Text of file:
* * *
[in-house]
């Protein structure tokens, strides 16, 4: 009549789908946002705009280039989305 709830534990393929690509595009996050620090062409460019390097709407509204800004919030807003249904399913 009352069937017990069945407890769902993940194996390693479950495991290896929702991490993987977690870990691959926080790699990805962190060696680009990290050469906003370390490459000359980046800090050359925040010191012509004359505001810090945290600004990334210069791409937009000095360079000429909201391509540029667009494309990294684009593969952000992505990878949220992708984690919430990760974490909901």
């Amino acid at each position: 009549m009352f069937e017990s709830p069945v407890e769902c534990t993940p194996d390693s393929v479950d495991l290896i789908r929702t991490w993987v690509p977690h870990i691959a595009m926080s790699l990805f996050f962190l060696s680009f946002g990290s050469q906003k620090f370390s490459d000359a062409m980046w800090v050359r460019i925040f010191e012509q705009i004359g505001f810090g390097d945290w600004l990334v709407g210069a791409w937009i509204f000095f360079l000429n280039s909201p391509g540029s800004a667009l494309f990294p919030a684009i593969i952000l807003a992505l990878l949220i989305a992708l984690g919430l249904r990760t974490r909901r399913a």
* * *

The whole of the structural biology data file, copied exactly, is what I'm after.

[in-house]
């Protein structure tokens, strides 16, 4: 009549789908946002705009280039989305 709830534990393929690509595009996050620090062409460019390097709407509204800004919030807003249904399913 009352069937017990069945407890769902993940194996390693479950495991290896929702991490993987977690870990691959926080790699990805962190060696680009990290050469906003370390490459000359980046800090050359925040010191012509004359505001810090945290600004990334210069791409937009000095360079000429909201391509540029667009494309990294684009593969952000992505990878949220992708984690919430990760974490909901």
């Amino acid at each position: 009549m009352f069937e017990s709830p069945v407890e769902c534990t993940p194996d390693s393929v479950d495991l290896i789908r929702t991490w993987v690509p977690h870990i691959a595009m926080s790699l990805f996050f962190l060696s680009f946002g990290s050469q906003k620090f370390s490459d000359a062409m980046w800090v050359r460019i925040f010191e012509q705009i004359g505001f810090g390097d945290w600004l990334v709407g210069a791409w937009i509204f000095f360079l000429n280039s909201p391509g540029s800004a667009l494309f990294p919030a684009i593969i952000l807003a992505l990878l949220i989305a992708l984690g919430l249904r990760t974490r909901r399913a």